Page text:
Ledge

What I thought was mist I figured out to be smoke about two days down. It reeked of sweet and rot and sat heavy, like a calm ocean. I dusted the inside of my pod with chalk to drown out the smell as I  slept, hanging by a strong cord lashed around the pick that I lodged in the dry shale of the cliff. My throat hurt in the morning but it was better than bringing up the previous day’s marching bread.

I split my pod a fraction when the first beads of sun filtered through the cracks in its shell. Felt cold air on my lips and breathed deep through my mouth. My forearms ached to split and sharp pins stabbed my feet. I readjusted, felt blood run back through my legs and stuck my head out into the air.

There was no wind; it had stopped a short distance after going over the edge. The smoke was almost flat and stretched out to the grey-blue horizon. Above me dust bowled over the edge, whipped and drifted down. I turned in the pod and craned my head back, remembered each grip and plotted the way back up. I didn’t look down.

“Up.” I said. The word was muffled and stopped short. I wasn’t sure if I said it.

I rubbed blur from my eyes and swung the pod around. I cracked the shell open further, got my left foot on a solid jut, right foot braced inside a vertical crack, hands holding the cord lashed to my pod. I swung left and got my left hand on. I eased the pod back out of my way, still gripping the knot.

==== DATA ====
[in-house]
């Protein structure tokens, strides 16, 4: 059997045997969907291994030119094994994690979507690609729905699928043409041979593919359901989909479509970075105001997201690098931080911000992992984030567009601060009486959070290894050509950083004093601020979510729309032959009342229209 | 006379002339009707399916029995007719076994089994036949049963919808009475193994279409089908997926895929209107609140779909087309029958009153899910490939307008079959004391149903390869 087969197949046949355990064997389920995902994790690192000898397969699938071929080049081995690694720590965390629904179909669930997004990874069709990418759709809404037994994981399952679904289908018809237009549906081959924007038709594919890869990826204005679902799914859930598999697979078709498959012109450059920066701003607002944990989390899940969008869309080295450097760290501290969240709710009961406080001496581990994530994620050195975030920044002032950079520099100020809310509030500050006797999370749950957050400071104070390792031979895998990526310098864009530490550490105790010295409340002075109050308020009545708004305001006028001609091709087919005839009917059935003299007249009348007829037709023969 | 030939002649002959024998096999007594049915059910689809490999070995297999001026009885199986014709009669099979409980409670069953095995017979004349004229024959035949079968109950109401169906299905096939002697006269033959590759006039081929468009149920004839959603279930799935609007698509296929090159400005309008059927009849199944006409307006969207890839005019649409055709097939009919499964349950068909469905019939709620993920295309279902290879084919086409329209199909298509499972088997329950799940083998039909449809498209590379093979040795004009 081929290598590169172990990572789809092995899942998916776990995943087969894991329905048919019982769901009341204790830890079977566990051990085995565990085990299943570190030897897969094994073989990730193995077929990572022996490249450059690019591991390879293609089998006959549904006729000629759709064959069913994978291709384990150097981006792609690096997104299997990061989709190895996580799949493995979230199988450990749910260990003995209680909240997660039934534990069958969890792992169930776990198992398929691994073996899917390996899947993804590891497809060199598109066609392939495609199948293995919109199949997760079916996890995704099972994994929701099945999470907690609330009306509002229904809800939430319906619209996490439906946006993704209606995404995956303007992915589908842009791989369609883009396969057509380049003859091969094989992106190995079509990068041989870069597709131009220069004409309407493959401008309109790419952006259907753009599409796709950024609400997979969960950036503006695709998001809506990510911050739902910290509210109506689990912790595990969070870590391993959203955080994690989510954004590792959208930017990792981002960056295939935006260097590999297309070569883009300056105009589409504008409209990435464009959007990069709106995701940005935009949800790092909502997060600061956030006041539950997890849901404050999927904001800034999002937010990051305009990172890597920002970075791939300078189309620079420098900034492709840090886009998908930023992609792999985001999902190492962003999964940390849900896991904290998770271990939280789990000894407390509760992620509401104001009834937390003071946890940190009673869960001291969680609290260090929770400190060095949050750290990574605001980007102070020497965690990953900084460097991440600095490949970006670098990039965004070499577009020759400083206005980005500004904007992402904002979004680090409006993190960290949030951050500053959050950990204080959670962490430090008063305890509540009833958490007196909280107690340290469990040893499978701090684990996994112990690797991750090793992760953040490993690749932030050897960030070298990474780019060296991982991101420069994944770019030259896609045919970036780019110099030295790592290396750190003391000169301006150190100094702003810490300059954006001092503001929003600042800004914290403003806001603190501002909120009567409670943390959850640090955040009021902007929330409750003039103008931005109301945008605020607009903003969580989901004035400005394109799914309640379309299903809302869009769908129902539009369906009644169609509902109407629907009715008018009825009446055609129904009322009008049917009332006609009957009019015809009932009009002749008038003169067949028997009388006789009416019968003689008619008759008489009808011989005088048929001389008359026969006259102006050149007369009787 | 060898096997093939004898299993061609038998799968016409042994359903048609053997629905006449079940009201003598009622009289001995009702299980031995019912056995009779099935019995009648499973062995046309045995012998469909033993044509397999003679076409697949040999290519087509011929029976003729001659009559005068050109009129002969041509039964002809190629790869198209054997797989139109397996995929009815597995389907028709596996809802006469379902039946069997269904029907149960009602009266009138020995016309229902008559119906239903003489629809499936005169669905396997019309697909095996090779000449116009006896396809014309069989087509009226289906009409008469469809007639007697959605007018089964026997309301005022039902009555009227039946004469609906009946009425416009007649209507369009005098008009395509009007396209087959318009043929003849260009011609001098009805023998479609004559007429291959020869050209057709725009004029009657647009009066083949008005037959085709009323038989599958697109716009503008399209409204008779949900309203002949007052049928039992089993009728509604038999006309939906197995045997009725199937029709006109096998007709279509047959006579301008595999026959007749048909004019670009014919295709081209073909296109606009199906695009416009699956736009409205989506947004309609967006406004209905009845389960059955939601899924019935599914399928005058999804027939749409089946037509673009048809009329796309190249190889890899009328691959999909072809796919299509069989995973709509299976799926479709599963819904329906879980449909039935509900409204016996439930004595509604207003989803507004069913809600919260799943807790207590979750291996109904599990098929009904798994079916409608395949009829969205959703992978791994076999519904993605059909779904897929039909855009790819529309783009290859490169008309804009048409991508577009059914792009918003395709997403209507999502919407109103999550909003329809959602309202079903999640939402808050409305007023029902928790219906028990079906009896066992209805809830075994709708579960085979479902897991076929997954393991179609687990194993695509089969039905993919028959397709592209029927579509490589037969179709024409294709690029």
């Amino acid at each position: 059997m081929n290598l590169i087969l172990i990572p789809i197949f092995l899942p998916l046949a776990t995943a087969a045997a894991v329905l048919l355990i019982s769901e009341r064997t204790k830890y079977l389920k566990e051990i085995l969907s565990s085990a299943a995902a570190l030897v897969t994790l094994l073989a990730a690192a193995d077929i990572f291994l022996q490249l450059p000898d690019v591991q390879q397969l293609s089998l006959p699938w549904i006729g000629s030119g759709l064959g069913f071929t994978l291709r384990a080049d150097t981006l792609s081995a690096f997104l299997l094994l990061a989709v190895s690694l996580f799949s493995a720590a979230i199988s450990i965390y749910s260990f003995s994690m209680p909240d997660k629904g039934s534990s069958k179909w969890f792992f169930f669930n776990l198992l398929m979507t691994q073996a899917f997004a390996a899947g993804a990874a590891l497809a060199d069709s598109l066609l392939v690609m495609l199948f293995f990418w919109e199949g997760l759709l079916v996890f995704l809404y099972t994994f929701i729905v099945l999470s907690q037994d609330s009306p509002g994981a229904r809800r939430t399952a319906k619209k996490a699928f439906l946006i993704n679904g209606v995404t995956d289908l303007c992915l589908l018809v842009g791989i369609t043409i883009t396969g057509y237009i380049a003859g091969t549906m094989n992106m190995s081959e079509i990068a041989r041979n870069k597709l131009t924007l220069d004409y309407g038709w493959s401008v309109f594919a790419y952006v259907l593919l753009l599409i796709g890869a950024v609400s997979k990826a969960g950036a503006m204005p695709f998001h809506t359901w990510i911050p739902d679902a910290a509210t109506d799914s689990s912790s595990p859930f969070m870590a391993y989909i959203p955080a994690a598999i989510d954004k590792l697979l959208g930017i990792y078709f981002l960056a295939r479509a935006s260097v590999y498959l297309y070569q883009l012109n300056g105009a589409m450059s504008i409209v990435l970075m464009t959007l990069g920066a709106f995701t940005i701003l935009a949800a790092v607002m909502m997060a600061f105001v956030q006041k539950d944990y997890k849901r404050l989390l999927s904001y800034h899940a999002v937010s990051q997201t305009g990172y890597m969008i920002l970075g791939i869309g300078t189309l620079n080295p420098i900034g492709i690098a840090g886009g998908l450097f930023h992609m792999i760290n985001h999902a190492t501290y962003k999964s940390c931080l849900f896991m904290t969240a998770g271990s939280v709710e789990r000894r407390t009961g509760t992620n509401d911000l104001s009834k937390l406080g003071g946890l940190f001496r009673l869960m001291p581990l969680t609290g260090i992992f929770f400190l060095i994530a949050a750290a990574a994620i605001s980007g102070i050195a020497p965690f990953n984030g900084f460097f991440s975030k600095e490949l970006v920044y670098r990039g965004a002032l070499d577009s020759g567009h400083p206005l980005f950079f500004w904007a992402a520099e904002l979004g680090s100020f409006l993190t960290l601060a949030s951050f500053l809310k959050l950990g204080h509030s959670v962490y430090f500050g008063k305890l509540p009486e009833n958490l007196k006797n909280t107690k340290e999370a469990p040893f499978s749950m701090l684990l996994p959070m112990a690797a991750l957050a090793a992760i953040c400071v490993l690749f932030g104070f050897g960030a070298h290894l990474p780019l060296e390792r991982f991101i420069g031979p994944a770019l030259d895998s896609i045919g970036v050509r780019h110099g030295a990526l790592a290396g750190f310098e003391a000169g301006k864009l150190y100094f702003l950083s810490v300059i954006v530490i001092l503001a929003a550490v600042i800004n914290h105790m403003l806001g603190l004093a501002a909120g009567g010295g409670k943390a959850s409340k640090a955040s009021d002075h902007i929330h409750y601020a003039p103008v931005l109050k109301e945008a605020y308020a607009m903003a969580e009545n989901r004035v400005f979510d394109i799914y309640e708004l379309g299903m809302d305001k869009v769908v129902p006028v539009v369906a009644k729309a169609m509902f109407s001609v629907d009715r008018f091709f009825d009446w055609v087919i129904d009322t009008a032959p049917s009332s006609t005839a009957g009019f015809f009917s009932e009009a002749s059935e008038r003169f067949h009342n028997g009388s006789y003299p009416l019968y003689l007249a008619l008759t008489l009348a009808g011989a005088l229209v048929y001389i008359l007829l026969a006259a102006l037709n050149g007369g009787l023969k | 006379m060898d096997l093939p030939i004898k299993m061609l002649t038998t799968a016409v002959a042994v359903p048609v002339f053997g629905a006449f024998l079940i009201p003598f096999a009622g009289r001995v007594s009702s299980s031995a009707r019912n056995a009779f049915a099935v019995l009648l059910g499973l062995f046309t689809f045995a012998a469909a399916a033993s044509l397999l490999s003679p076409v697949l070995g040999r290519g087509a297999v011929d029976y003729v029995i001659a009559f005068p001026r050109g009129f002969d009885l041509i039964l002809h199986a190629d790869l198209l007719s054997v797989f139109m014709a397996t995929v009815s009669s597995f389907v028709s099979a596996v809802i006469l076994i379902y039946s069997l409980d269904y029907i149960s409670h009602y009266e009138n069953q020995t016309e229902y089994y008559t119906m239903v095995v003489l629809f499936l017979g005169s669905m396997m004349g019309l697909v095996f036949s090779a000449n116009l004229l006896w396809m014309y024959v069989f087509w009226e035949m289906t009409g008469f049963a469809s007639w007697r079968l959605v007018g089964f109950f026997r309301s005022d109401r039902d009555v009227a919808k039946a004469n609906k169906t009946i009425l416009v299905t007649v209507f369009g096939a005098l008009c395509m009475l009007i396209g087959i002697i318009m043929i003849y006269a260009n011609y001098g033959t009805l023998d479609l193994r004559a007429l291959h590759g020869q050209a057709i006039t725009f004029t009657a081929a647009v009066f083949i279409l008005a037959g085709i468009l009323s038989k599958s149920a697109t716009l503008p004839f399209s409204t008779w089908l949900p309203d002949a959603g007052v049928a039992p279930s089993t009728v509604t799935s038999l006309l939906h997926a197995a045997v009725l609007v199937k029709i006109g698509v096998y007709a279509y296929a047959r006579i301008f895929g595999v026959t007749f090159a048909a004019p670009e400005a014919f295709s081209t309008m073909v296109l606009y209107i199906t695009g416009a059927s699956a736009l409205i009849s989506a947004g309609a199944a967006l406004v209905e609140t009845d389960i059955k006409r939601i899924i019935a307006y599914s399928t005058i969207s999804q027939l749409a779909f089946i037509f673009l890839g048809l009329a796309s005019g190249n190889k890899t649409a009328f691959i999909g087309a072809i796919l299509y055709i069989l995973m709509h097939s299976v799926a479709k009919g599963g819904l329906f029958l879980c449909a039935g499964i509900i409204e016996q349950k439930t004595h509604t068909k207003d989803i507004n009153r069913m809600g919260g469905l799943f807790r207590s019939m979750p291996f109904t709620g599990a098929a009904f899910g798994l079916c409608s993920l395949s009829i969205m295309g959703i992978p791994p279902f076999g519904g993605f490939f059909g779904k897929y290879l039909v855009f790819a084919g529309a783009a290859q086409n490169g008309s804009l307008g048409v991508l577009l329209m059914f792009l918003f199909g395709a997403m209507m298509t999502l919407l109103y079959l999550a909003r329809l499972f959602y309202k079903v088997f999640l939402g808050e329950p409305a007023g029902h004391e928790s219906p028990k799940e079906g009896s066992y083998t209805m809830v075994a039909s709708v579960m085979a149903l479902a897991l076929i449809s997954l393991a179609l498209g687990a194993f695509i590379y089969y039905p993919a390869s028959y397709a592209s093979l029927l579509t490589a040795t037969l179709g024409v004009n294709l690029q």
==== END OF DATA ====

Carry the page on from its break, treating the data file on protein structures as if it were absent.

I looked up, dust drifted down. I held my breath and let go of the pod. The pod scraped back across the shale, it sounded far away. I saw the seal open on the pod, the supplies hanging loose inside. I swore and the word dropped. I breathed in.

Dust caught in my throat. I tried to stifle a cough and reached for the cord that I was supposed to attach to my belt. Cursed myself, coughed, my legs shook. I grasped the cliff with my right hand and caught a loose piece of shale under my fingernails. My right foot slipped and my fingernails tore. The right side of my body swung out, my left foot lost an inch of the ledge and then slipped.